Introduction to Scouts
Scouts are generally aged between 10½ and 14 years old. There is some flexibility in this core age range: young people can join from between age 10 and 11, and can move to Explorers between ages 10 up to 14 ½ years old. Scouting can even extend this, for example due to a young person’s additional needs and or a disability.
Scouts are the oldest Section we run at the 10th Croydon, and generally meet for two hours a week on Friday Evenings. They enjoy all that Scouting has to offer; with plenty of outdoor activities, having the opportunity to be creative, explore their local community and experience the excitement of Camps and sleepovers with their friends.
Going to Scouts is very different from going to school. Instead of learning from books, Scouts are encouraged to understand the world by exploring, doing and through games.
The most important skills Scouts learn are the ones that will make independent and enable them to stand on their own two feet. We call these character skills. They include things like integrity – which means being honest and doing what you think is right – and initiative – which means knowing how to take the lead on something without being asked. It’s all about having the courage to try new things and learn from them.
Scouts work as a team to help other people, in their local communities and beyond. Whether they’re changing the whole world or helping a friend try something new, they always lend a hand.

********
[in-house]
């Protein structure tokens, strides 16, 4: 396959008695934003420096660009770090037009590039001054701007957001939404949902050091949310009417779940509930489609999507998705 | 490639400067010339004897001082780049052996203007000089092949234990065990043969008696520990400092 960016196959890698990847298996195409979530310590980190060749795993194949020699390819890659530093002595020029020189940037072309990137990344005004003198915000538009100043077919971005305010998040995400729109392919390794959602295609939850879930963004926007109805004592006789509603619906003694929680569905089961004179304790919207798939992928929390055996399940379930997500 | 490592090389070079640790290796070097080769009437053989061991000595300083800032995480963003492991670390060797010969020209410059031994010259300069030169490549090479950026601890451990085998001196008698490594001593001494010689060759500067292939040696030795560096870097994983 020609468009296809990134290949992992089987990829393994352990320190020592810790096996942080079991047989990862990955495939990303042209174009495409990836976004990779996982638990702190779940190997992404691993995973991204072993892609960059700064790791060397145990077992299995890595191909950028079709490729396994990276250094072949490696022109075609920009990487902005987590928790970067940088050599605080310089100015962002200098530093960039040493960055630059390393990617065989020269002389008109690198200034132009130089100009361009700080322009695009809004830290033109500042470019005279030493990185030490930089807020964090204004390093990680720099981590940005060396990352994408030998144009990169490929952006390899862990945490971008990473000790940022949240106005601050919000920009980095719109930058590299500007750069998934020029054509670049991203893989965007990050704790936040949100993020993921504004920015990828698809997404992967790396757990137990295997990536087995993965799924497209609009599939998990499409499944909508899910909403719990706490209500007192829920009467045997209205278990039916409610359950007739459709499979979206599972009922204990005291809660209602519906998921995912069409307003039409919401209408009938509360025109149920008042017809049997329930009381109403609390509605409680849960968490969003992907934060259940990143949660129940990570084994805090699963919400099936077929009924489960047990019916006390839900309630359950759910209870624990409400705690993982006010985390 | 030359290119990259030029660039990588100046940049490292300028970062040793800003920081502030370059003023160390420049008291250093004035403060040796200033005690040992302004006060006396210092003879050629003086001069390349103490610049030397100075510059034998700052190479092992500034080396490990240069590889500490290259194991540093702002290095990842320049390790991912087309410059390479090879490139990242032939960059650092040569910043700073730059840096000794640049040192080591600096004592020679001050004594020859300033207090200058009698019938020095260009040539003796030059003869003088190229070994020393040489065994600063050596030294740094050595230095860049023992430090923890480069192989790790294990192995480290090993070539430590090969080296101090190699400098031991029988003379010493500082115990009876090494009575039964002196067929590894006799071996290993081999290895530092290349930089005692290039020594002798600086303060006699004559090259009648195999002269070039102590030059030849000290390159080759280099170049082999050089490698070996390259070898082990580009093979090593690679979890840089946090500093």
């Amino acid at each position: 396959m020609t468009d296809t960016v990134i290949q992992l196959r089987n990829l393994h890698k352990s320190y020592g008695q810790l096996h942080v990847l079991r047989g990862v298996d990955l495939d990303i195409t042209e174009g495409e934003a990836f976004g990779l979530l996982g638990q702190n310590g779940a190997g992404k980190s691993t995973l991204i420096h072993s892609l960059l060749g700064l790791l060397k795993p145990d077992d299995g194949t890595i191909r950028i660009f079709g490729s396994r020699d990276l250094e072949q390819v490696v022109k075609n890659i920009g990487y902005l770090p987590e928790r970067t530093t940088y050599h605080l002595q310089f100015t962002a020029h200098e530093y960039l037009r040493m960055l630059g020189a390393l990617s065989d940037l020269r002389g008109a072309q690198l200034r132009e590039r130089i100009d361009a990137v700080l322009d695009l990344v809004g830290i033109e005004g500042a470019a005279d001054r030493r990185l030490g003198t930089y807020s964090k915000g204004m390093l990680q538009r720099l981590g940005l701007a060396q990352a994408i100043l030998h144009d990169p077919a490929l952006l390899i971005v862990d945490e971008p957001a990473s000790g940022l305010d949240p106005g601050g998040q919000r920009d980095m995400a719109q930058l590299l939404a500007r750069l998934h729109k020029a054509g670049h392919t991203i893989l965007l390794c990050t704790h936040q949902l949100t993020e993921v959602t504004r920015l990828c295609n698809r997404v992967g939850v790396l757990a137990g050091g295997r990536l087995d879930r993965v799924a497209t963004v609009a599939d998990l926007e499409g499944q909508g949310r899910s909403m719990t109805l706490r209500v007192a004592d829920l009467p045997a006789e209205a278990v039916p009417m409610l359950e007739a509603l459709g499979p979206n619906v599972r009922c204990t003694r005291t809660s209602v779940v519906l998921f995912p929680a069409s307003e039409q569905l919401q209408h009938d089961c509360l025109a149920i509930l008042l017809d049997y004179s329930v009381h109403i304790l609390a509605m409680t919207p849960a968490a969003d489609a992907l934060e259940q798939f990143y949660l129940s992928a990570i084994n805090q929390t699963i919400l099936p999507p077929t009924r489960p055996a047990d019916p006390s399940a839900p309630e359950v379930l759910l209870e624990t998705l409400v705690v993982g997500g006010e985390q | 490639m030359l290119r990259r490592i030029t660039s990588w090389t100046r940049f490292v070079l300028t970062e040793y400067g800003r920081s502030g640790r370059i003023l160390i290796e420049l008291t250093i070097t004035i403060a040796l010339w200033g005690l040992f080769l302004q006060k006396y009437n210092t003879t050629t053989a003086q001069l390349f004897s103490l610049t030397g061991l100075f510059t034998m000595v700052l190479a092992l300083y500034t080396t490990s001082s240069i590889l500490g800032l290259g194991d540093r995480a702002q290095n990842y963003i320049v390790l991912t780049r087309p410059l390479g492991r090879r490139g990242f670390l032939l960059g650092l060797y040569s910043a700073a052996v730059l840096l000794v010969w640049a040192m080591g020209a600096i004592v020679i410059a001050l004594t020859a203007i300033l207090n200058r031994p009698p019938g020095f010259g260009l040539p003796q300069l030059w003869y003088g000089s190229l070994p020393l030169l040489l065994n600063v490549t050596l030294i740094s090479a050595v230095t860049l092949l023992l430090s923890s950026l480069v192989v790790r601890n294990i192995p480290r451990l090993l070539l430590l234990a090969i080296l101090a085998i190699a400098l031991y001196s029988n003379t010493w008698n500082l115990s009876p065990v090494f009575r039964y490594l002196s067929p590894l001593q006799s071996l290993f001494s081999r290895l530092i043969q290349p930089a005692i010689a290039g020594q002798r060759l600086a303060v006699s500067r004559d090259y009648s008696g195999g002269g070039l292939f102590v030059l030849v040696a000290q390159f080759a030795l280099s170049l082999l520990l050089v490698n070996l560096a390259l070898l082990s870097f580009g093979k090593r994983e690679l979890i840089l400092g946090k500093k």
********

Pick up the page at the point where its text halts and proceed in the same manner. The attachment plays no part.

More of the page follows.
The Scout Troop
The Scout Troop is the oldest section of any Scout Group. A Scout Troop is organised into smaller groups called Patrols. There are normally 6 Scouts in a Patrol. The Patrol is led by a Scout called a Patrol Leader, who is assisted in his duties by an Assistant Patrol Leader.
The Scout Patrols can be used in a number of ways to facilitate the organisation of the Scout Troop. They may provide a ‘home’ area for Scouts to gather at points before, during or after the meeting. Given sufficient demand (and helpers) we can have more than one Troop, if it is appropriate to do this.
When Scouts go camping they camp in their Patrols usually as self contained units. Whatever Scouts do they are guaranteed plenty of adventures on their doorstop, being a Scout is all about making the most of what you have, wherever and whoever you are. Being a Scout is not what you do, it's who you are.
Scouts enjoy all that Scouting has to offer. during their time in Scouts young people get a chance to try a wide range of different activities and there is a range of badges and challenge awards that Scouts can gain in recognition of their achievements.
Scouting is open to all young people, regardless of their mental or physical ability. We can usually arrange things to make sure everyone can join in the fun. If you have any questions about accessibility, have a chat with your leader. By being upfront from the start, parents and carers can work in partnership with the colony leaders to make sure their young person has the best experience Scouting can offer.
Many young people will require some special consideration to enable them to fully participate in all Scouting activities. By identifying an individual’s additional need and providing them with appropriate support, we can include more young people in Scouting.
Some additional needs are not immediately obvious (behavioural problems such as ADHD and learning difficulties), these are referred to as hidden disabilities. Scouting provides a range of resources available to help us include young people with particular needs in our Group.